AN ANONYMOUS collector has snapped up a 300-year-old road atlas that was donated to a North East charity shop.
The antiquarian book lover visited Oxfam’s Hood Street store in Newcastle on Saturday and bought the Britannia Depicta tome for £2,000.
Manager Morgan Williams, 27, from Hexham, said he was delighted to see the book stay in the region. “I’m very pleased to have sold it to a local person,” he said.
“We’d had quite a few calls about it since it appeared in The Journal on Friday, but this woman rang up on Saturday morning, asked if we still had it, then came down to the shop and bought it.
“The money will mean so much to the work of Oxfam.
“£2,000 is enough to supply a school with safe drinking water or it’s also enough to feed a community after an emergency – both of which are incredibly important things.” Mr Williams said the atlas was by far the oldest and most valuable item to have been donated to the shop.
“The book is beautiful and incredibly well done,” he said. “And this copy is also incredibly well preserved.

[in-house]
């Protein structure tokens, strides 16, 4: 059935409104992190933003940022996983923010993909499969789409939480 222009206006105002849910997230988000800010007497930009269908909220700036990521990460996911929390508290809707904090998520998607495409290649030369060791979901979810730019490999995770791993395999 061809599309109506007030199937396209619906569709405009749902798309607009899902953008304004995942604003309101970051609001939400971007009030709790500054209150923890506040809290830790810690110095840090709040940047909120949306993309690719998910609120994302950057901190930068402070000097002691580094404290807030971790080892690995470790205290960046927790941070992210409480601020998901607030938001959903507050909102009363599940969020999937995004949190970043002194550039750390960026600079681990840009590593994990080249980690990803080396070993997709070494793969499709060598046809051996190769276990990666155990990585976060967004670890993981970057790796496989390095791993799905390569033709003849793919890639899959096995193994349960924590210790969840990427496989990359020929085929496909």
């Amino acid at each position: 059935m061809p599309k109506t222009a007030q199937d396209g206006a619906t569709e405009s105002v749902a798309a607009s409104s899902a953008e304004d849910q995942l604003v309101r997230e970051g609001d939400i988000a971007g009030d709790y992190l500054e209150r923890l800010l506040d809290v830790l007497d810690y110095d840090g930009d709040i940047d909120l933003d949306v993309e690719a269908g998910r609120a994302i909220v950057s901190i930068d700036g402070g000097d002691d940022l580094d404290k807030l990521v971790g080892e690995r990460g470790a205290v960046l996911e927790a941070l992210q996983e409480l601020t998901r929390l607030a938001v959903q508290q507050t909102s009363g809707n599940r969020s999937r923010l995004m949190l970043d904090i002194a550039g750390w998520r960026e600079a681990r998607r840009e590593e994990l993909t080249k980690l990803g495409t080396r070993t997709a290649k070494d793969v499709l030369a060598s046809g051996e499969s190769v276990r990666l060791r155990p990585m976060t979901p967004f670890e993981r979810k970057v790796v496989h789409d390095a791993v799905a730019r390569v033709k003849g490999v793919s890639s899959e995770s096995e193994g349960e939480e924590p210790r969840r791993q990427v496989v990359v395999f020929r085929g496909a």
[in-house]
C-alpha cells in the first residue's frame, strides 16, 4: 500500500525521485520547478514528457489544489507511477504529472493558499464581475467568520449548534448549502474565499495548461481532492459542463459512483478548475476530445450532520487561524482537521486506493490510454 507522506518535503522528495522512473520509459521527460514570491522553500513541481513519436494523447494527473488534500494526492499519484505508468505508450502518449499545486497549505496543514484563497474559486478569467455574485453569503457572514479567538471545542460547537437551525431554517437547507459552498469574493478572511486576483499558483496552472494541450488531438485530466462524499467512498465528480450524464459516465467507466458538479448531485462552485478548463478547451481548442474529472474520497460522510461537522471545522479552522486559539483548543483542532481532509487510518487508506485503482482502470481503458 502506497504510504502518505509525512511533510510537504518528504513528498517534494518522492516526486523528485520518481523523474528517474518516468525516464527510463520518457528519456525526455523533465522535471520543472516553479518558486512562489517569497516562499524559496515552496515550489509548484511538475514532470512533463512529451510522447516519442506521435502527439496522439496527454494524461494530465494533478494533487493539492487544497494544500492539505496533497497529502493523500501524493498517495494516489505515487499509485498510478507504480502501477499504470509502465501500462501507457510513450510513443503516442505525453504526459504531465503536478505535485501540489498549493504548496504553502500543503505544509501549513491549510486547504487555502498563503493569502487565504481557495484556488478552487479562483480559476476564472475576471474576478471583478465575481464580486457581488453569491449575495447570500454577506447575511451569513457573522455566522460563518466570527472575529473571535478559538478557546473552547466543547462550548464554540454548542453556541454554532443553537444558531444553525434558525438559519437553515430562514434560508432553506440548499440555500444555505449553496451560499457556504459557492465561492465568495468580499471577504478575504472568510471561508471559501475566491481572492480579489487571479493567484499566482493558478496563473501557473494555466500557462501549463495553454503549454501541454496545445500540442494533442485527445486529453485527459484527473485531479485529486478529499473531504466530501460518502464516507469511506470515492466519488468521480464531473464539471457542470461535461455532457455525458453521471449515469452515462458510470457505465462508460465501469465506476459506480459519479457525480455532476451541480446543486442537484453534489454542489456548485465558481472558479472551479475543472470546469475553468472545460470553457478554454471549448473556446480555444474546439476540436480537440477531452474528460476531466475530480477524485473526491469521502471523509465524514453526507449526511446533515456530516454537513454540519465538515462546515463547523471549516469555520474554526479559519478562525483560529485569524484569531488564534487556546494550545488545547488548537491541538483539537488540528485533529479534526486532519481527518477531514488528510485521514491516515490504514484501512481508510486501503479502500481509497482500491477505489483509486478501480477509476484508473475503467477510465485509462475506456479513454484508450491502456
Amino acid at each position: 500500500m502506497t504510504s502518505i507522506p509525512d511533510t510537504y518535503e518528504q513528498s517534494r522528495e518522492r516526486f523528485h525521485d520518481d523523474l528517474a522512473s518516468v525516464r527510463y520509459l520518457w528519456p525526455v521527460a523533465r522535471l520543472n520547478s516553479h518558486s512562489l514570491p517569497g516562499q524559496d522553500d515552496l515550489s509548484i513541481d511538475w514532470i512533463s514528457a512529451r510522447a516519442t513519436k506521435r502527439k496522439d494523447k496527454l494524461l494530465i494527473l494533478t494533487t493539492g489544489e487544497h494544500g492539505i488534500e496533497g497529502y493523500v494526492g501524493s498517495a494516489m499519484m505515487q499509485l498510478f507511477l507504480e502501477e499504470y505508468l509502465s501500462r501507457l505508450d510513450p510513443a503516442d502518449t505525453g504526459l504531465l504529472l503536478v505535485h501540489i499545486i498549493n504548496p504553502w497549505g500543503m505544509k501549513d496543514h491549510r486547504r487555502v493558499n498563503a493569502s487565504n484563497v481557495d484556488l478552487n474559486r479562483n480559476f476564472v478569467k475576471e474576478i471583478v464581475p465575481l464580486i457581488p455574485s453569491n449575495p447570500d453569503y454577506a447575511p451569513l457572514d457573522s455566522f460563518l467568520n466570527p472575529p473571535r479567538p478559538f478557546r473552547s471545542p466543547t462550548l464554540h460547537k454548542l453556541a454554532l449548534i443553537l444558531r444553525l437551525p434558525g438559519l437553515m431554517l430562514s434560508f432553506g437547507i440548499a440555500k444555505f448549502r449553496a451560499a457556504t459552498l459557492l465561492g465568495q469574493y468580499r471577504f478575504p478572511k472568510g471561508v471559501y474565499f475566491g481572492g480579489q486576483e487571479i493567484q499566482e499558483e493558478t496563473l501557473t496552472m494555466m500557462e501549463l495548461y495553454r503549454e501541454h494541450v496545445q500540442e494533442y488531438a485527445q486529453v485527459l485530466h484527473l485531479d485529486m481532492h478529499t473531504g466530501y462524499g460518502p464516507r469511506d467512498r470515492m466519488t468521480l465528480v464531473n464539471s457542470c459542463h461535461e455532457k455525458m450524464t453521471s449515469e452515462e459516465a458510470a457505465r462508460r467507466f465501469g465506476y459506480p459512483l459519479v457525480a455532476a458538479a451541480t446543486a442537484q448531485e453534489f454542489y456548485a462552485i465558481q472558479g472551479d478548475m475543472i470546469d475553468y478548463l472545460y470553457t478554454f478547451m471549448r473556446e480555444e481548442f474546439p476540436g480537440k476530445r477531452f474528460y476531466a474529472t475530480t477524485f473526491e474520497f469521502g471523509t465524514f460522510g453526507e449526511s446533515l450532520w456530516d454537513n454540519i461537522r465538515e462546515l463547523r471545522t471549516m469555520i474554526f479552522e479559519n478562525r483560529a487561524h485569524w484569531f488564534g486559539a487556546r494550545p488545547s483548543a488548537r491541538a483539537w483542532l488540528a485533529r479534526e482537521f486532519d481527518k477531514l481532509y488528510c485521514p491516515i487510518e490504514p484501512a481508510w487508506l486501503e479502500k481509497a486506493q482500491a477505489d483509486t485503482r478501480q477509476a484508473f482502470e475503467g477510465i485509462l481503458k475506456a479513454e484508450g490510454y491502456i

“I believe the donor was a friend of a volunteer at the shop, a book collector having a clear out.
“He was well aware this book was worth something and, in a way, that makes it an even more special donation.”
The book’s full title is: “Britannia Depicta” or “Ogilby Impov’d Being a Correct Copy of Mr Ogilby’s Actual Survey of all ye Direct & Principal Cross Roads in England and Wales: Wherein are exactly Delineated & Engraven, All ye Cities, Towns, Villages, Churches, Seats & scituate on or near the Roads with their respective Distances in Measured and Computed Miles” and was published in 1720.
Between its brown leather covers, inlaid with gold leaf, it contains 273 unusual vertical maps of roads, with landmarks of the time drawn in alongside.
The map featuring “New Castle” begins at “Chester in the Street” in the south and runs north, with the map alongside it starting at the village of Gosforth and running north to Morpeth.